e) Toica by JR Central — JR trains in Greater Nagoya and select parts of Shizuoka
f) Manaca — Nagoya trains, subways, and bus; NOT for JR or Kintetsu
g) Kitaca by JR Hokkaido — JR trains in Greater Sapporo region; also for Sapporo subways, buses, and tram
h) Sugoca by JR Kyushu — JR trains in Greater Fukuoka, Kumamoto, Kagoshima, Oita and Nagasaki regions
i) Nimoca — Nishitetsu trains and buses in Greater Fukuoka and select transport on Kyushu and in Hakodate
j) Hayakaken — Fukuoka City and Fukuoka subway
Note 1* Tokaido-Sanyo Shinkansen — It is now possible to use IC cards, including Suica, Pasmo and Icoca, on the Tokaido-Sanyo Shinkansen. In order to do so, an IC card and a credit card have to be registered on an English app or a Japanese website. Afterwards, it is possible to purchase shinkansen tickets online and use the registered IC card to pass through the shinkansen ticket gates. Fares are discounted by 200 yen when using this service and are charged to the registered credit card rather than subtracted from the IC card's balance. Unfortunately, the English app is currently available only in Australia, Canada, Hong Kong, Malaysia, Singapore, Taiwan, Thailand and the United States. Note also that Japan Rail Pass users will not be able to use this system to make seat reservations.
Note 2* Tohoku/Joetsu/Hokuriku Shinkansen near Tokyo — In April 2018, it became possible to use regular IC cards, including Suica, Pasmo and Icoca, on non-reserved seats of shinkansen trains between Tokyo and as far as Nasu-Shiobara on the Tohoku Shinkansen, Jomo Kogen on the Joetsu Shinkansen and Annaka Haruna on the Hokuriku Shinkansen. Before you can use an IC card on these shinkansen trains, the card has to be registered at a ticket machine for this service, which is known as the "Touch de Go" service. Fares will be subtracted from the IC card's balance.
Note 3* Other Shinkansen trains — Regular IC cards can generally not be used on shinkansen trains other than the ones mentioned above. The "Mobile Suica" app can be used on mobile phones to ride the shinkansen in eastern and northern Japan; however, the app is only available in Japanese and on phones that support the Osaifu Keitai functionality.
Note 4* Highway Buses — Most highway buses cannot be paid by IC cards. Opt for cash instead.
Below are marked Google Maps to all of the Shinkansen lines (bullet trains) throughout Japan, which cover main Japan. Other smaller islands such as Okinawa are not covered since it is not feasible to build high-speed rails for a “small” land area.
- Blue Train: All shinkansen stop at this station
- Orange Train: Limited shinkansen stop at this station
- Gray Train: Shinkansen station only serviced during winter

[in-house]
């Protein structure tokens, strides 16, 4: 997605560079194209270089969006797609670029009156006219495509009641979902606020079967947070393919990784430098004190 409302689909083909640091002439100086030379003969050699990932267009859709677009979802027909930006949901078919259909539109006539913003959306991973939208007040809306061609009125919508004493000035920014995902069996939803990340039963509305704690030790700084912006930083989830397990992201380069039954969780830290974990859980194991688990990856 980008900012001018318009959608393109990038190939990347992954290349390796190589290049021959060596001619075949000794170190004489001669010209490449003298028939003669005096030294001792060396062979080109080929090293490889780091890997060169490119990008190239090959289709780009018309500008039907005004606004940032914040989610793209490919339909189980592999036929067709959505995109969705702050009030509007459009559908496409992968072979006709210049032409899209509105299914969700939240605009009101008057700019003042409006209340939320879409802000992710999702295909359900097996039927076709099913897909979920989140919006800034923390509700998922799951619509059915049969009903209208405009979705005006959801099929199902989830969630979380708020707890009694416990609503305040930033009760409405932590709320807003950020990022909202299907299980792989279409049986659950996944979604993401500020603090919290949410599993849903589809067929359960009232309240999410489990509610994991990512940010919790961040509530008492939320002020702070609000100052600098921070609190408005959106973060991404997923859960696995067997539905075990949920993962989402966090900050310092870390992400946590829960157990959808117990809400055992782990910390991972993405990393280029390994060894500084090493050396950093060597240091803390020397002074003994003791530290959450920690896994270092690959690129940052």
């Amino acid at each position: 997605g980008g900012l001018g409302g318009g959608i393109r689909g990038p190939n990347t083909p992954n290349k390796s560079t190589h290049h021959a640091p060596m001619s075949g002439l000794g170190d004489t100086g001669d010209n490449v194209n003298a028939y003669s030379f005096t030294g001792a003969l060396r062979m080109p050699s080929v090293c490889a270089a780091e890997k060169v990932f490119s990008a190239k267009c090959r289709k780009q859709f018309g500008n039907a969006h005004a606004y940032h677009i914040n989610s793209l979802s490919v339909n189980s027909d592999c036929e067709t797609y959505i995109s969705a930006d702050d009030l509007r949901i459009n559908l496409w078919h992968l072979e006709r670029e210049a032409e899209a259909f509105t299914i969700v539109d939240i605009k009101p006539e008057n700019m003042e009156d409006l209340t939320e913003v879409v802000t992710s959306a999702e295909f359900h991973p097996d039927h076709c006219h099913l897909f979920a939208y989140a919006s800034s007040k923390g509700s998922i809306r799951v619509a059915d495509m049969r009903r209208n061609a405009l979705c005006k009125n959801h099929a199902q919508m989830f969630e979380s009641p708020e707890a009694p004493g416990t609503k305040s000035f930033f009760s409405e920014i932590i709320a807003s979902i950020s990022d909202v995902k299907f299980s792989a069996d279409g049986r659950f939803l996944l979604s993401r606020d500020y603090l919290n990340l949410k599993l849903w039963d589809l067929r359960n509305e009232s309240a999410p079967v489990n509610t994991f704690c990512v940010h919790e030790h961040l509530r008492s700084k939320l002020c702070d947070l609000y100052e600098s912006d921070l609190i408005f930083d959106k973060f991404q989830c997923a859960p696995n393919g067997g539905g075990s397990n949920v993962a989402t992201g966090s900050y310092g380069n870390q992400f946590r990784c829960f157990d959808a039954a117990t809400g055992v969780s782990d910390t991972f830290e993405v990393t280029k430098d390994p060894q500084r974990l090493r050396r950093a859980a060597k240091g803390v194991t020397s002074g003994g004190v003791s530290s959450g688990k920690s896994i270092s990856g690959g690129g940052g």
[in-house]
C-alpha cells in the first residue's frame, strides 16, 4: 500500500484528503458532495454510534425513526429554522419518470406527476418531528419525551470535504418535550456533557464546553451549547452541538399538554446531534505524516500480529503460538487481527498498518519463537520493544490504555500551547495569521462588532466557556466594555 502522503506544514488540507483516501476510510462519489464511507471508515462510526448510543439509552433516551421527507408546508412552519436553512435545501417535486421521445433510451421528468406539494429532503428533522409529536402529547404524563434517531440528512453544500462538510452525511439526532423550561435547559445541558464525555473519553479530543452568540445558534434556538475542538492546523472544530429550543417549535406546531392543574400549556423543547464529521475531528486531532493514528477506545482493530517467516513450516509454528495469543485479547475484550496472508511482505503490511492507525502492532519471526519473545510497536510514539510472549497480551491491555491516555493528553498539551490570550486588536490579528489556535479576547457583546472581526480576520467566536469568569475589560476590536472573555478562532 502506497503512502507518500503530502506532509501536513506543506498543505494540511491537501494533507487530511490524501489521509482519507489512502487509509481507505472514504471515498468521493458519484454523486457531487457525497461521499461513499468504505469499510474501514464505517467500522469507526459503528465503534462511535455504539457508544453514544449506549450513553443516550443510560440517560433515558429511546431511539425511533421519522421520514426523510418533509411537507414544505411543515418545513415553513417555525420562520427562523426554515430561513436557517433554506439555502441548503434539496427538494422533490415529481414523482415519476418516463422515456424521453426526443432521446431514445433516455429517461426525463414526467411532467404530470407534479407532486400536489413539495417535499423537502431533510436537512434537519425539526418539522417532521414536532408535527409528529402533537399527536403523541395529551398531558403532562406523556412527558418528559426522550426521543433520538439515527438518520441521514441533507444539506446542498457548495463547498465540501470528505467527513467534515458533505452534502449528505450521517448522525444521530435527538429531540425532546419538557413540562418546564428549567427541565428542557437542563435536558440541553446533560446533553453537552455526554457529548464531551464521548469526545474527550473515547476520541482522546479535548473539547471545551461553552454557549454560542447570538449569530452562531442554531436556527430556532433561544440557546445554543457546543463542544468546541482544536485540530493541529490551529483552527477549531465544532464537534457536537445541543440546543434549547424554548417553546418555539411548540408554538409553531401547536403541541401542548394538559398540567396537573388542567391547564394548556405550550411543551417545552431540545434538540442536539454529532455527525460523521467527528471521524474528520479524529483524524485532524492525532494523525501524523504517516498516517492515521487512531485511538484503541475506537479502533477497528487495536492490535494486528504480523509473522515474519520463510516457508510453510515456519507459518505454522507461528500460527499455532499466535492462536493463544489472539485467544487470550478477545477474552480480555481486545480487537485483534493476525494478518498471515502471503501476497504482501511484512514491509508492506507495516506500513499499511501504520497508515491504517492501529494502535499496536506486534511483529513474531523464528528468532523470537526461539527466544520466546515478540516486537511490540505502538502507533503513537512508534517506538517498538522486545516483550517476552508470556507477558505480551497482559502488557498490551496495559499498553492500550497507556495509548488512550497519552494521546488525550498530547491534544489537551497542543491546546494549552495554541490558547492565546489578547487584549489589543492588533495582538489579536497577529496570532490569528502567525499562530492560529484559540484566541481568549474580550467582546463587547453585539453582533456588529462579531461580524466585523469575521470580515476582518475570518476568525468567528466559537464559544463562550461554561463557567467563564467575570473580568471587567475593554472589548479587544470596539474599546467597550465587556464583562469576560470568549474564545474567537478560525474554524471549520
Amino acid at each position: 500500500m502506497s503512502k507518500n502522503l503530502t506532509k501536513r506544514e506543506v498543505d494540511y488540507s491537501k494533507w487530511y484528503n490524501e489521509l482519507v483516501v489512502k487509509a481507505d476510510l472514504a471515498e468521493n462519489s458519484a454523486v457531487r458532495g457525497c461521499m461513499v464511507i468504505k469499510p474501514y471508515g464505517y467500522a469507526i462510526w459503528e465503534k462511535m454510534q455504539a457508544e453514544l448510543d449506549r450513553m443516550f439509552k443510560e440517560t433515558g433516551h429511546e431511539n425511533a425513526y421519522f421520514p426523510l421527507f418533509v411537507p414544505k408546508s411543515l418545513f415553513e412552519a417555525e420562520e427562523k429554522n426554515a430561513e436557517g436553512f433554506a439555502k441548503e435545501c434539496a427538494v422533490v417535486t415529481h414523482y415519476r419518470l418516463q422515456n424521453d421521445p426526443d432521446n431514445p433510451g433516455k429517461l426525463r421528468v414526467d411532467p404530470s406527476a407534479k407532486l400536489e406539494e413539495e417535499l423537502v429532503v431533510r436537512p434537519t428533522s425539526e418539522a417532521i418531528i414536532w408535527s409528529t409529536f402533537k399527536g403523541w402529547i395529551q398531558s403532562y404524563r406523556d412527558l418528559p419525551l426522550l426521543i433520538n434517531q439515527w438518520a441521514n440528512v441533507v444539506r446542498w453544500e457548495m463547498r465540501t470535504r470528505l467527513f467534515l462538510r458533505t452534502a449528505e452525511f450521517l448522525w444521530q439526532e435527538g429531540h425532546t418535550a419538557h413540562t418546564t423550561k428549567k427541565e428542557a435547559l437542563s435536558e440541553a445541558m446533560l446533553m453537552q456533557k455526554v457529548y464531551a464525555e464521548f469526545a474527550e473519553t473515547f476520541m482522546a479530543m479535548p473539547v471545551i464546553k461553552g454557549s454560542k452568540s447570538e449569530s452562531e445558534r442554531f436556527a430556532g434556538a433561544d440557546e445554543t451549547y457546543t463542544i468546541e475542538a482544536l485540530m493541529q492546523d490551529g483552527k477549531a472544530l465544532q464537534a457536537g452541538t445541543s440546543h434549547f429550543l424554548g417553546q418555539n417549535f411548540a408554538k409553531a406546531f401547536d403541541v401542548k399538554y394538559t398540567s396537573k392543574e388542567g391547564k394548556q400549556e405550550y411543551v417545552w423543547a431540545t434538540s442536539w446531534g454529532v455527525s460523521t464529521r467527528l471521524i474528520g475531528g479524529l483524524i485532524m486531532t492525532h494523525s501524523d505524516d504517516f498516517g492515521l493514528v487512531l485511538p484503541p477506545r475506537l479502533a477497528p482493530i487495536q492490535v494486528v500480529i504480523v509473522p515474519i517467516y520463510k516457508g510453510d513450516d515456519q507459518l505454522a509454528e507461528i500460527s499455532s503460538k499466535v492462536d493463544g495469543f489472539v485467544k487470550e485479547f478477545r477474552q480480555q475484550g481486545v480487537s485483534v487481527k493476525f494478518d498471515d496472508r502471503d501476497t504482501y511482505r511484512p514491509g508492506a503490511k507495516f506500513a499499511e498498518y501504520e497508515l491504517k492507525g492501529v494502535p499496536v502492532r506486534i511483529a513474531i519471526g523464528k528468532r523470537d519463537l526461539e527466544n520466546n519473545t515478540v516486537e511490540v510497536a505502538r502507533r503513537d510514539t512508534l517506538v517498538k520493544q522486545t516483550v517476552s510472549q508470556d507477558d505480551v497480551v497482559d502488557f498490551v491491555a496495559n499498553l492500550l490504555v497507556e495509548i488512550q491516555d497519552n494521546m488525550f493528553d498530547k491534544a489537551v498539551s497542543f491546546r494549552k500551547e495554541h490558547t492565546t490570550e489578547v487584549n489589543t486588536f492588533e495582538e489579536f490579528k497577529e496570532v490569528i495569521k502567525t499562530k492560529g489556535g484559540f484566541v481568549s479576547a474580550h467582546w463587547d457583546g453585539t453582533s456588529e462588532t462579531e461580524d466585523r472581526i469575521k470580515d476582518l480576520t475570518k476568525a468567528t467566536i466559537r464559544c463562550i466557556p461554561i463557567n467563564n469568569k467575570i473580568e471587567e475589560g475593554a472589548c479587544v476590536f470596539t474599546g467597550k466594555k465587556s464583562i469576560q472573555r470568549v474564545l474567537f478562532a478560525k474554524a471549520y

Mid to North Japan
Mid to South Japan
Useful Japanese Terms / Phrases
General Terms / Phrases
(domo) arigato / arigato (gozimasu): “thank you (very much)” — politeness when someone gives you something, provides you service, etc.;
itadakimasu: “I gratefully receive” — usually used before eating
Eating / Dining Phrases & Terms
irasshaimase: “welcome, please come in” — used by restaurant staff to greet customers entering the restaurant
sumimasen: “excuse me” — used to call the waiter/waitress over for ordering food
itadakimasu: “I gratefully receive” — usually used before eating
osaki ni dōzo: “please go ahead” — used when eating if the food may potentially taste worse after waiting for everyone’s food to arrive
osaki ni itadakimasu: “allow me to start before you” — used when eating similar to above “osaka ni dōzo”
gochisosama deshita: “thank you for the meal” — used when you have finished your meal and ready to pay / leaving the restaurant or host
san — Usually used in most situations or casually with friends, when you bump into someone on the street, etc.
sama — A more formal version of san, usually when addressing customers in a restaurant or in a business context.
kun — Informally used for men and boys younger than you.
chan — Informally used for young children and close friends/family.
sensei — Used to address teachers, doctors, and others with high education such as a karate teacher, similar to using Dr. for addressing those with a PhD.
1 — 3 [Japan]: O-Shogatsu (Annual New Year’s Festival)
15 [Nagano]: Nozawa Fire Festival
3 [Japan]: Setsubun
5 — 12 [Sapporo, Hokkaido]: Sapporo Yuki Matsuri (Snow Festival)
1 — 28 (29) [Sounkyo]: Sounkyo Ice Festival
3 [Kyoto]: Hinamatsuri (Girls’ Day)
Late March [Osaka]: Sumo Spring Basho
1st Sunday [Kanayama Shrine, Kawasaki]: Kanamara Matsuri
4 [Shizouka]: Ose Matsuri
13 — 15 [Asakusa, Tokyo]: Sanja Matsuri
1 — 2 [Yokohama]: The Kaiko Kinenbi
Early June [Yokohoma Port]: The Kaiko Kinenbi
Early — Mid June [Sapporo]: Yosakoi Soran Festival
4 — 8 [Hiratsuka]: Shounan Hiratsuka Tanabata Matsuri
30 — 1 [Osaka]: Sumiyoshi Matsuri
Late July [Okaka]: Tenjin Matsuri
2 — 7 [Aomori]: Nebuta Matsuri